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Sorry this post is a bit late - Matt posted the original on 
Thanksgiving - but what the hell. Taking issue with the generally 
agreed upon close affinity between anseriforms and galliforms, Matt 

> [Anseriforms are] not related to galliforms in a close relationship. 
> To all who doubt, read Olson and Feduccia, 1980.  

Olson and Feduccia have, both together (Olson and Feduccia 1980a, 
1980b), and apart (Olson 1985, Feduccia 1996), argued strongly that 
there is no 'duck-chicken relationship' and that anseriforms are 
related to waders and flamingos, and that galliforms are of a totally 
unknown phylogenetic position. 

Molecular data, virtually without exception, groups galliforms and
anseriforms together as a clade that is the sister-group to all other
neornithines: Sibley and Ahlquist (1992) called this clade
Galloanserae. This evidence must be overturned or ignored if you are 
to reject galliform-anseriform affinity, and indeed in his 1985 
review Storrs Olson openly expressed the view that, if this is what 
the DNA data reveals, it must be wrong!

Cracraft, who has supported a galliform-anseriform affinity and has 
been severely critical of Feduccia and Olson's arguments to the 
contrary, points out in many of his texts that, just because a 
morphology 'looks different', it cannot be disregarded if the 
evidence indicates it to be a shared derived state. Most often, 
this is the reason Olson and Feduccia provide in their disagreement 
with the galliform-anseriform link. Matt's reasons in his 
Thanksgiving post were the same (shame on you Matt!:)) -  i.e., 
character X looks different, and therefore does not support affinity. 
Galliforms and anseriforms uniquely share some special cranial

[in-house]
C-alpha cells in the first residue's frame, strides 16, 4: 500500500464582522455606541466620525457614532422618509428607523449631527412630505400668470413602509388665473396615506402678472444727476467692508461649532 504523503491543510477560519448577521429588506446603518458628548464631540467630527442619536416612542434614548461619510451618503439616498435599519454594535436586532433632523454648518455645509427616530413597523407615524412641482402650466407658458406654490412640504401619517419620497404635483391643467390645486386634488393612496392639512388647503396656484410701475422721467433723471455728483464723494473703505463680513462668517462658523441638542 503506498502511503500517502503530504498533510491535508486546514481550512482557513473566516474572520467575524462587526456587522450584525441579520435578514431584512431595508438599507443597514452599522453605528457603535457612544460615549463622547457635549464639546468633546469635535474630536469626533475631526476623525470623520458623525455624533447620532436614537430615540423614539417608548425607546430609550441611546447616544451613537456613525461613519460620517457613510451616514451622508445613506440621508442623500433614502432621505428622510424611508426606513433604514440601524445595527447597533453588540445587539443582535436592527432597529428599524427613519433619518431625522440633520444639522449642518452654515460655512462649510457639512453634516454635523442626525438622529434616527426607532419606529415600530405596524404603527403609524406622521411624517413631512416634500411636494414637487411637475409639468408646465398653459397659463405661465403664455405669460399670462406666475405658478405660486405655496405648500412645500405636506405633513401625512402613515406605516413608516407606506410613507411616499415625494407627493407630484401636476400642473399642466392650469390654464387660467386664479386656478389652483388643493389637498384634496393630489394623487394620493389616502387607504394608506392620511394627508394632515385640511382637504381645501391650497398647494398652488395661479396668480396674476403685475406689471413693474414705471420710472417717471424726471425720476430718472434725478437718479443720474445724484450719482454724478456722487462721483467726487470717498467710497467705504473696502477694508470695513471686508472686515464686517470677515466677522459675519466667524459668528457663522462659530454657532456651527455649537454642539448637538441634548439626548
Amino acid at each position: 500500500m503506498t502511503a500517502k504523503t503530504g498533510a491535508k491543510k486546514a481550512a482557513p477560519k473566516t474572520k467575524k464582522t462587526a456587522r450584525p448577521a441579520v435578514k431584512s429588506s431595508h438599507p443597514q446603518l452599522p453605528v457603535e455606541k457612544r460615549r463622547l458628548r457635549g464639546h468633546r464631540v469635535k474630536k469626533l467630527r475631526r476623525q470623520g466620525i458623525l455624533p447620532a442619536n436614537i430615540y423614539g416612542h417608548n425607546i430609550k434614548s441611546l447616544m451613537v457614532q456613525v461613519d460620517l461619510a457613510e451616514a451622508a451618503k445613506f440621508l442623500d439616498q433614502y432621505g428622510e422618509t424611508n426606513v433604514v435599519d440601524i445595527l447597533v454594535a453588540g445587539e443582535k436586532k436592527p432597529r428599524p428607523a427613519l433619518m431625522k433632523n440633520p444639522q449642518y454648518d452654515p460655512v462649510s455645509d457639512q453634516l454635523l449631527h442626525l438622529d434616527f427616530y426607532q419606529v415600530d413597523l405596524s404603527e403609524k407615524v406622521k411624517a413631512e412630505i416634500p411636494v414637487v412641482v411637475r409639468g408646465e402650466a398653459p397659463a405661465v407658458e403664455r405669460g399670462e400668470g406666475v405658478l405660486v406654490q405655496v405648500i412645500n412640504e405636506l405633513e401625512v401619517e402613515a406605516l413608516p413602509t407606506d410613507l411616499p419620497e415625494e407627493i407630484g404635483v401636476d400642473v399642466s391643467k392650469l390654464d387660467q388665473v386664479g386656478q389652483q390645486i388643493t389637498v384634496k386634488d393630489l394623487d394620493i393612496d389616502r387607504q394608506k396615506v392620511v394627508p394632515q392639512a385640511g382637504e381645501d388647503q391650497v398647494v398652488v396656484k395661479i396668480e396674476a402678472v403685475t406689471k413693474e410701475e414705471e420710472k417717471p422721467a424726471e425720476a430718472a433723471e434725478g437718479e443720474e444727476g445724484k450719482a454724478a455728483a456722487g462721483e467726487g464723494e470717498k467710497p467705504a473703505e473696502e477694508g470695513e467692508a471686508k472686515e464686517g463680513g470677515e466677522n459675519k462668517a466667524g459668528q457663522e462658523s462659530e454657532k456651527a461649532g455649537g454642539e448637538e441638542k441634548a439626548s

characters not seen in other birds (an unusual retroarticular process 
being the best known) - features that indicate that they are each 
others closest relatives, even though these structures do differ in 
the details. 

1997 was a particularly interesting year for this issue, as two big 
papers were published concerning it. What is important is that both 
found no support for Olson and Feduccia's theory about _Presbyornis_ 
being a duck-flamingo-shorebird mosaic: it is clearly an anseriform, 
and a close relative of ducks (anatids). Livezy (1997) found that, 
especially in the crania, all evidence indicated a 
galliform-anseriform clade, which he called Galloanserimorphae. 
Screamers and _Anseranas_, the magpie goose, truly were intermediates 
between more specialized galliforms and anseriforms, not just in 
osteology, but in soft tissues, pigmentation patterns, life histories 
and behaviour. Ericson (1997) (published in the same journal as 
Livezey's paper) relied rather more heavily on postcranial characters 
and found instead that anseriforms fell out within a huge, newly 
defined Ciconiiformes (now including Gruiformes, Charadriiformes, 
Phoenicopteriformes AND Anseriformes - even more extensive that the 
Ciconiiformes of Sibley and Ahlquist), and galliforms were the 

So there you go: there is general consensus, and a great deal of 
material evidence, that galliforms and anseriforms do form a clade, 
but there will continue to be dissention and argument about it. 

While on the subject of neornithine bird evolution, this just out..

BLONDEL, J. and MOURER-CHAUVIRE, C. 1998. Evolution and history of 
the western Palaearctic avifauna. _TREE_ 13: 488-492.